The Law vs. The People #1

Here’s a scenario: I’m a normal person and I want to save as much money as possible. Especially since I’m a student – I’m not a solicitor charging £stupid just yet. A new album has come out from one of the bands I like, but not enough to warrant paying £15 or so for the actual disk. I can also use a computer and I know about Bit Torrent. What do I do? Or more importantly, what do I want to do?

Of course I want to launch my Bit Torrent client, browse for the album and then wait an hour whilst it downloads. There are no viruses because I have protection. The quality is just as good as if I had bought it. The only thing I do not have is the satisfaction of adding the case to my collection shelf. What have I lost? Nothing really.

But I have just broken the law.

Is that fair? No, of course it’s not fair but then hard luck – life isn’t fair. What I should be asking is why is the law like that in this case? I don’t like that particular law. It doesn’t benefit me in any way. Laws that make it illegal to murder or steal are important and might affect me. They definitely affect someone every day.

Yet the law still exists. It exists not to protect me. Not even to protect the majority of the population. Not even to protect MPs. But to protect a small number of artists; or more likely their record label. They want to get as much money as possible from poor students like myself to fund their fancy hats and their fancy chairs. And when it comes to the USA, they even go after dead people!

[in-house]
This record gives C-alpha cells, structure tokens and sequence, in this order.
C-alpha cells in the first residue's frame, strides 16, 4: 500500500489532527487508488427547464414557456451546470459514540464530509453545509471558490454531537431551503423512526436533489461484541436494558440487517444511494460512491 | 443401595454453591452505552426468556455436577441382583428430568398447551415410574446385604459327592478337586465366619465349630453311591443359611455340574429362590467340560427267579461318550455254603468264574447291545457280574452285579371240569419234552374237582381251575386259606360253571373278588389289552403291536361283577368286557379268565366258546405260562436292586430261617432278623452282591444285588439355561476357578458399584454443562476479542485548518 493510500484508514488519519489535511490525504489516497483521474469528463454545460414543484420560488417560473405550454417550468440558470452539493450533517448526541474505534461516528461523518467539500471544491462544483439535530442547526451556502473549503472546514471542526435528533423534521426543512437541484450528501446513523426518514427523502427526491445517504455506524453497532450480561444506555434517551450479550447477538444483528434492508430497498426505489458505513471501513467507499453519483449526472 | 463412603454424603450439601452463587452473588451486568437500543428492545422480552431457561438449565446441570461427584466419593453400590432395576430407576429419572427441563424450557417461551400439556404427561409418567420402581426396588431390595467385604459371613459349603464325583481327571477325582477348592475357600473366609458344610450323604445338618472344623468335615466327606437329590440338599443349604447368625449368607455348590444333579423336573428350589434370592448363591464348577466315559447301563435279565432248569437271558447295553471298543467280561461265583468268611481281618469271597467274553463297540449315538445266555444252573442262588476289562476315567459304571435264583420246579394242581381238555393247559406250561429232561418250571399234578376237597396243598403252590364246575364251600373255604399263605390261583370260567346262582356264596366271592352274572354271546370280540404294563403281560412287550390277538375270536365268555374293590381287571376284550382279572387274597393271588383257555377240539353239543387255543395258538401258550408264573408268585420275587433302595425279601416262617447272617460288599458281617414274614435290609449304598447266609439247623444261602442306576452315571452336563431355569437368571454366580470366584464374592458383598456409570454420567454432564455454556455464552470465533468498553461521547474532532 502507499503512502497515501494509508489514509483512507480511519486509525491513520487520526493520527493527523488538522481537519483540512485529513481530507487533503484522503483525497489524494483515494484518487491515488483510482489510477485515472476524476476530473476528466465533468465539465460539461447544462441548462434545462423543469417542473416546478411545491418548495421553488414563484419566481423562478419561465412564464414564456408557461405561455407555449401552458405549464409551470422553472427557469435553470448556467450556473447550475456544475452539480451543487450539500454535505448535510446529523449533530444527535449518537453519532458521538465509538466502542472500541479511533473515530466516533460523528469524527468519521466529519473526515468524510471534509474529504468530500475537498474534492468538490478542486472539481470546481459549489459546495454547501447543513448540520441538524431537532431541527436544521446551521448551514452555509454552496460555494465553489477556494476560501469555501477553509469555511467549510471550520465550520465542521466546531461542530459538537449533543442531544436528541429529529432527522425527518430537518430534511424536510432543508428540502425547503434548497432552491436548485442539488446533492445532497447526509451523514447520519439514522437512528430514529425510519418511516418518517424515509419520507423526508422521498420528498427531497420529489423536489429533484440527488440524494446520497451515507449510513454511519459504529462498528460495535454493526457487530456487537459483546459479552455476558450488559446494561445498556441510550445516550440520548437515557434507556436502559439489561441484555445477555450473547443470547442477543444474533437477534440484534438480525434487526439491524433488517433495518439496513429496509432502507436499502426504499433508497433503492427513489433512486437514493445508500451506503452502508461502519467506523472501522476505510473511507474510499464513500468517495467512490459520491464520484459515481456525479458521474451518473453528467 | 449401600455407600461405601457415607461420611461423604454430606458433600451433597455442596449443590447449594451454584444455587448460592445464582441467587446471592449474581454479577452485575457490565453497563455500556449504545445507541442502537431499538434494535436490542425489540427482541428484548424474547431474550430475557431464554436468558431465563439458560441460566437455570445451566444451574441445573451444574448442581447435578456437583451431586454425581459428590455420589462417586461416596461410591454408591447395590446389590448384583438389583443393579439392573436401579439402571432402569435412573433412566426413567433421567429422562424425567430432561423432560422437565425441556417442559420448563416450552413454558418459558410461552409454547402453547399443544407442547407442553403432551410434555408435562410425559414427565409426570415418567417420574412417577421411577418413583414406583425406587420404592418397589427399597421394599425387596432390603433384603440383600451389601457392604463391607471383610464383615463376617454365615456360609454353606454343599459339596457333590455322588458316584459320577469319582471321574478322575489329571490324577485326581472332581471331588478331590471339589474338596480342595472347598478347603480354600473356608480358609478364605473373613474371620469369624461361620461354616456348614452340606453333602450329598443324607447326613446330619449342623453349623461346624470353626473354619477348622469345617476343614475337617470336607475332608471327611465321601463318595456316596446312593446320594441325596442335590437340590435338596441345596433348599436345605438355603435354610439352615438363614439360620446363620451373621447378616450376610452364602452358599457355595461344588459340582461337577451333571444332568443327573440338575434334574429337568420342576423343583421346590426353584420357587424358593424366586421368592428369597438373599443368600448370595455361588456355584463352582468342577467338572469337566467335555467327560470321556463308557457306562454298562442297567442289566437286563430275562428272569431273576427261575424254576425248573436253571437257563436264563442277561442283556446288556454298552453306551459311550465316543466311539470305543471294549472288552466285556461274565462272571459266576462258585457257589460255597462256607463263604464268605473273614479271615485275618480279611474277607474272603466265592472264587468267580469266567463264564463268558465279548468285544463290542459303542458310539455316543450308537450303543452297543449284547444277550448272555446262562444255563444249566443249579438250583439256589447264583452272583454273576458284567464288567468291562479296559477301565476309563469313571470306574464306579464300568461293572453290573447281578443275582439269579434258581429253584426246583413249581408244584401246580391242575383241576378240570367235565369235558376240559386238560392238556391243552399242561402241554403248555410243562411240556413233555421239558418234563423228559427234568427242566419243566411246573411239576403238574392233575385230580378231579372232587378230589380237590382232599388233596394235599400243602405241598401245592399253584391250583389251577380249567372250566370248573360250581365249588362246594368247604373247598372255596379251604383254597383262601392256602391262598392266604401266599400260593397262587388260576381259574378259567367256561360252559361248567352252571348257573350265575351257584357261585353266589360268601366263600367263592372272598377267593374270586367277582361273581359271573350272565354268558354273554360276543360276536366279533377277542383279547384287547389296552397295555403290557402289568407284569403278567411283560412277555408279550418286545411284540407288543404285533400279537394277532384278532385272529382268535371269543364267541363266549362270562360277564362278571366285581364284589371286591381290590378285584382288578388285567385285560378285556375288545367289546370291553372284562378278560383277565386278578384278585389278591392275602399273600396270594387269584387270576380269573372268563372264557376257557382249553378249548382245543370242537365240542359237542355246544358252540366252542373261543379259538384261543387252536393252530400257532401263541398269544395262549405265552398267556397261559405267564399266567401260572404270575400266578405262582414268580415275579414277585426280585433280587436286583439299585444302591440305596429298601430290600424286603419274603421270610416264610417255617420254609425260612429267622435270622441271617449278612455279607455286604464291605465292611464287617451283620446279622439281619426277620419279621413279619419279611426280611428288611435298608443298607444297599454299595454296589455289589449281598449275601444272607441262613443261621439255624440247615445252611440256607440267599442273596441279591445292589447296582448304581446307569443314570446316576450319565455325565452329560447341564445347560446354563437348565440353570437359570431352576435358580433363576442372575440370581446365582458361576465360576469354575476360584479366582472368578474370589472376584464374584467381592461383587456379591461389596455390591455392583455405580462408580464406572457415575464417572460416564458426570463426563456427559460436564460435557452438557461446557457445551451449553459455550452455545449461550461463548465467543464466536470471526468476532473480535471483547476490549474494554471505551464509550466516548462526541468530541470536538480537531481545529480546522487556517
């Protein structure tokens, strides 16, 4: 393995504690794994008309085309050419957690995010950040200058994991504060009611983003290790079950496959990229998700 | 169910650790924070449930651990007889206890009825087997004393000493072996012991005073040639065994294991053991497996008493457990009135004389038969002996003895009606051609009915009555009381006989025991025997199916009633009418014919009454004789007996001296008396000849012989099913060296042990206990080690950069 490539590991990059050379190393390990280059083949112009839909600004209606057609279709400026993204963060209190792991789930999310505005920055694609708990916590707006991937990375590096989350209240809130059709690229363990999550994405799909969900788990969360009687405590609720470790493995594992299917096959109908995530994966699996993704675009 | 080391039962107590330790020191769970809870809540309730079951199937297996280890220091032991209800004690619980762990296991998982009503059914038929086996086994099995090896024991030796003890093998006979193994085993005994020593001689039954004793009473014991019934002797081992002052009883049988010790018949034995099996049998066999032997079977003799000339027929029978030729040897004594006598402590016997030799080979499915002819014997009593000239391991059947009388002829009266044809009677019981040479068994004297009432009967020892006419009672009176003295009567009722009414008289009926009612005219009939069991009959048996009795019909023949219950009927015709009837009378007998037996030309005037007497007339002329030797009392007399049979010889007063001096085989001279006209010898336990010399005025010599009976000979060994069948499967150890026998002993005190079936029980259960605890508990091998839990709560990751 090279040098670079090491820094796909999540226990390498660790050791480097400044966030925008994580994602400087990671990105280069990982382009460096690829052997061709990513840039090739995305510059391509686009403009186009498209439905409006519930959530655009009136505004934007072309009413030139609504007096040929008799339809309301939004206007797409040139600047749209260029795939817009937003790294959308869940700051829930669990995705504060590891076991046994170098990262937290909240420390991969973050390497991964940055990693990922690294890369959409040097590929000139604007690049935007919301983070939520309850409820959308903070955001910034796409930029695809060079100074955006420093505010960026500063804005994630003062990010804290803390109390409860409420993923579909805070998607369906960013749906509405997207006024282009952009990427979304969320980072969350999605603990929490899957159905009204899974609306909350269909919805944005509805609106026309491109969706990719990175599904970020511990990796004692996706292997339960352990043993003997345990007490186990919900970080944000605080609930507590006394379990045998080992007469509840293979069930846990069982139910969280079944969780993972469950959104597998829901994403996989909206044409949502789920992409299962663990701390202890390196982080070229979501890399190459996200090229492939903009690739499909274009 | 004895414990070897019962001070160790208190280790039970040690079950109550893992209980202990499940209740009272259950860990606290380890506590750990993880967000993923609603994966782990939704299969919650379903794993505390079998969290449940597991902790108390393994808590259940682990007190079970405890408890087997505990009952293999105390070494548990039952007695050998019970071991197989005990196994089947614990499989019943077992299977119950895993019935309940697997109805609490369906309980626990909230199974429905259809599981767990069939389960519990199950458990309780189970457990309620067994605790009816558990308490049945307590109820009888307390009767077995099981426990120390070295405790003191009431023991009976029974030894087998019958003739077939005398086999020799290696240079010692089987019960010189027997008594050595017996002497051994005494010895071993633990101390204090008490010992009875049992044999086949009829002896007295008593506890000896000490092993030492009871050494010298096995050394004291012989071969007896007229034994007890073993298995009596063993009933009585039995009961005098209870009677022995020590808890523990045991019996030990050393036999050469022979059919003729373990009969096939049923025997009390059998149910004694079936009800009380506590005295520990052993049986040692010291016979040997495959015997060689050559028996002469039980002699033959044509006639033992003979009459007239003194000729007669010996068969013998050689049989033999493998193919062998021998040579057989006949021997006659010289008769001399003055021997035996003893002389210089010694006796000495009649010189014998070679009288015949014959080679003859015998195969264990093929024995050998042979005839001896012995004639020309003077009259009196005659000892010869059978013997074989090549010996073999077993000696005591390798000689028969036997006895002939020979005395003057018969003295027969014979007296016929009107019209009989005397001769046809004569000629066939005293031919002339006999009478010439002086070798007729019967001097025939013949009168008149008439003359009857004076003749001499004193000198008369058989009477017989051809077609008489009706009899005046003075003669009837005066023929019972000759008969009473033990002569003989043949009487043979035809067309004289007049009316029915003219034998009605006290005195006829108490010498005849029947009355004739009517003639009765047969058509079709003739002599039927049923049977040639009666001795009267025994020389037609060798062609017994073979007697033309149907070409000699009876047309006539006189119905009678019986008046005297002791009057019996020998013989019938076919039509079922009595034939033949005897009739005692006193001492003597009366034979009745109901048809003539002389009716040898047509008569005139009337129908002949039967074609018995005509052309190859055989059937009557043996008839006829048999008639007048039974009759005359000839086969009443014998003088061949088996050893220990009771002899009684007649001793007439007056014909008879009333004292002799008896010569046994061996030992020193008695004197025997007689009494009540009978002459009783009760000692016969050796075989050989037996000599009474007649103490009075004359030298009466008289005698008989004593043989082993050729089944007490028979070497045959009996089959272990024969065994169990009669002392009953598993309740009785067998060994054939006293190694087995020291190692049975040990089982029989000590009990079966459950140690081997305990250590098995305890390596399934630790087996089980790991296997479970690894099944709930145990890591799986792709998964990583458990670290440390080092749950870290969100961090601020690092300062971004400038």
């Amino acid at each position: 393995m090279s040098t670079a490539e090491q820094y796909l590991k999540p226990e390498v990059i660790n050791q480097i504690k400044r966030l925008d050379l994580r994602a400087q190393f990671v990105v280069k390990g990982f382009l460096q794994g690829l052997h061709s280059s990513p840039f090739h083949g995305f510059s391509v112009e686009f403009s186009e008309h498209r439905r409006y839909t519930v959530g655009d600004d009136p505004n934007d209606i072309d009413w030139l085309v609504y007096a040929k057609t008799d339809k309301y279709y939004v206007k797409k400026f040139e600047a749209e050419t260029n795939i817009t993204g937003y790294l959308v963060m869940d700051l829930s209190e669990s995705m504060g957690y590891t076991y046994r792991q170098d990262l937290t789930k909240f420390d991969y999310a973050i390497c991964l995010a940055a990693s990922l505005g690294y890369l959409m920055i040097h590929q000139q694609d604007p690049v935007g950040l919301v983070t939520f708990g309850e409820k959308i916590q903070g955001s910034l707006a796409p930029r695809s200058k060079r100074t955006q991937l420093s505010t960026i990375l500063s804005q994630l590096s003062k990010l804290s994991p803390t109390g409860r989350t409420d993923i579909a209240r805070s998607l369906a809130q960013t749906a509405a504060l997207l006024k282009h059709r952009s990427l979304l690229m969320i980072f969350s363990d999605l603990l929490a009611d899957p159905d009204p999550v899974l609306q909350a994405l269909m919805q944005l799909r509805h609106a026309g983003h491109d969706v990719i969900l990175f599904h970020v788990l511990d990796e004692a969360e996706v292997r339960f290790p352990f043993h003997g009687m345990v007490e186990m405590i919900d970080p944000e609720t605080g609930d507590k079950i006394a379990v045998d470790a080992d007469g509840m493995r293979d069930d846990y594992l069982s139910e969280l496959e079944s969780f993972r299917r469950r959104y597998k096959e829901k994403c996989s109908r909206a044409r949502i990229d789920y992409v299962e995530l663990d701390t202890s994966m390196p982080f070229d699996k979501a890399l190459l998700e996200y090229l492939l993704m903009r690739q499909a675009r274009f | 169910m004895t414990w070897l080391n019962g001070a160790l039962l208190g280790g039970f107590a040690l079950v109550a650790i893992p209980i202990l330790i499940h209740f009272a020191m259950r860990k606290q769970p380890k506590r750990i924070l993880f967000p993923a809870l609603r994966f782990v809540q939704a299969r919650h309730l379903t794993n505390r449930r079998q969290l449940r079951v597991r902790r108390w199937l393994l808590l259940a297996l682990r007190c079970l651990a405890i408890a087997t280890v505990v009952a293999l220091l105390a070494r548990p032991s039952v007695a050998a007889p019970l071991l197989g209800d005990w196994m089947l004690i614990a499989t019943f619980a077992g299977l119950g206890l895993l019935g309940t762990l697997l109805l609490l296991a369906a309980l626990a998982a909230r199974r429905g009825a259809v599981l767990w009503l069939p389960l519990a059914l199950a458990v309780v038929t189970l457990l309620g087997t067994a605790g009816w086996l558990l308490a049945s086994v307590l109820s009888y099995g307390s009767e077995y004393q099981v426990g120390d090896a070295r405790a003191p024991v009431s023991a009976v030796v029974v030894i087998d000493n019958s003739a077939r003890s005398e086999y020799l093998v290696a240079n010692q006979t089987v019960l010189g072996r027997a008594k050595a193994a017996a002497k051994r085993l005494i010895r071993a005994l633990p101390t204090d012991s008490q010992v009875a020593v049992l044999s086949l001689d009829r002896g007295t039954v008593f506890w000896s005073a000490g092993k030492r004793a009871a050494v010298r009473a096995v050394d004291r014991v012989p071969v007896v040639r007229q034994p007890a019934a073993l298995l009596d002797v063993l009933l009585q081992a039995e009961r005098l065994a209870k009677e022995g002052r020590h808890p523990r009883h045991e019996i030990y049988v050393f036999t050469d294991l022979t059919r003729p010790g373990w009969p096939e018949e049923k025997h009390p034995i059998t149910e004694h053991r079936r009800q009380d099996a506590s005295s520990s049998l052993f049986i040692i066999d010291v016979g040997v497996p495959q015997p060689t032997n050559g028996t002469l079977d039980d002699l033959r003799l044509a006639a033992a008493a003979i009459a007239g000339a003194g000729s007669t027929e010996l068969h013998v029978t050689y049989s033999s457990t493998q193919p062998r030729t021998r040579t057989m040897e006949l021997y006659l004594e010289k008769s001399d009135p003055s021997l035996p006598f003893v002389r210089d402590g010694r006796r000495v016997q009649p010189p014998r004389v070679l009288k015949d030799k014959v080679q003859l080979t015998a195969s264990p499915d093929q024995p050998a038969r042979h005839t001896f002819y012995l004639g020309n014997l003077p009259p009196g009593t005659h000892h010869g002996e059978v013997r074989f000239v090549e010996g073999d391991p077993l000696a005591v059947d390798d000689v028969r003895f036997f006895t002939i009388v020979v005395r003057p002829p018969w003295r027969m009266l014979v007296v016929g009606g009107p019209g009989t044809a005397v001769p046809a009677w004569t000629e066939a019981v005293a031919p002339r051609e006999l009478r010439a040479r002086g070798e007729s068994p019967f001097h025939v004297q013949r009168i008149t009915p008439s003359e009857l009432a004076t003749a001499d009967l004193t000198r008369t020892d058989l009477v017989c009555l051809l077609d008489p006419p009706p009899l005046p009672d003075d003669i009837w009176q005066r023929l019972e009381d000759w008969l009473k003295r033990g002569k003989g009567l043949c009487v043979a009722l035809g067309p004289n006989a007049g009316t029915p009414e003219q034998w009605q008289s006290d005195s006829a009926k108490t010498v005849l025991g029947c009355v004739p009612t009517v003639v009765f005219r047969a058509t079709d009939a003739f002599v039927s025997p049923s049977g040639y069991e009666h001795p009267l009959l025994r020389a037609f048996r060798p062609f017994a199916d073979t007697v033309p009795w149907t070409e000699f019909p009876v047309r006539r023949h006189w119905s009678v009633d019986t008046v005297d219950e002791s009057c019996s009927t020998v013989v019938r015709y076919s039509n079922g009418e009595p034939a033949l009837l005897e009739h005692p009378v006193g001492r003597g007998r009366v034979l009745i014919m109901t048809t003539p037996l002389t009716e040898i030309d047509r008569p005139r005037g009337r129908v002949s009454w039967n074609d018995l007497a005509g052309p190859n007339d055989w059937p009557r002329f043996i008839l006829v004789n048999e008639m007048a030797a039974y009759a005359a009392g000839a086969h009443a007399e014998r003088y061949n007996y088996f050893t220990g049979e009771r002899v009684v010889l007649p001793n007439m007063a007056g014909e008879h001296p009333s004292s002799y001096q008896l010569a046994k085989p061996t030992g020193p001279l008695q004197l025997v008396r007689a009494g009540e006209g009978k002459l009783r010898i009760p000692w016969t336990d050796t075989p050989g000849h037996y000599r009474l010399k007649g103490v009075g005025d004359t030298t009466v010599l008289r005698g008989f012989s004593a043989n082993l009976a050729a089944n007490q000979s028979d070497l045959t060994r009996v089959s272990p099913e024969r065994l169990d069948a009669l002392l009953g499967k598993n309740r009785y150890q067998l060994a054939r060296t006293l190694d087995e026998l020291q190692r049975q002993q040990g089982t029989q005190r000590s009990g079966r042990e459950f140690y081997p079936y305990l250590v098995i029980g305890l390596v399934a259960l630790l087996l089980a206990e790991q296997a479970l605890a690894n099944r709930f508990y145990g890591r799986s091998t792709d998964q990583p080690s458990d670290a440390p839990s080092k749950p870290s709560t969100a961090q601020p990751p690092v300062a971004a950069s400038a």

Maybe laws should only exist if they benefit the majority of the populatation.

Woah. Hold on. That’s not a good idea at all. How many people fall foul of the law that prevents you from having sexual relations with an animal? Very few. Should it still be illegal. Yes. It’s sick. And if anything it protects animals.

Ok, so what about laws that only exist to generate vast amounts of revenue for huge faceless corporations. Nobody likes them do they? Well, may be…but people work for them. They need money to go on holiday just like the rest of us. And since the companies are based in the UK (or at least get taxed to some extent in the UK) they do help you indirectly because the tax revenue goes back into state services.

Hmm. The record companies can be real bastards at times when they should be trying to convince people that it’s worth spending £15 on an new album rather than suing them. But dispite this, the law is there for a reason. It might not help you now. It might not help you ever. But it will help someone at some point. And so it should. That law is there for a reason – to get as much money from you as possible to protect helpless artists from the evils of internet downloading.

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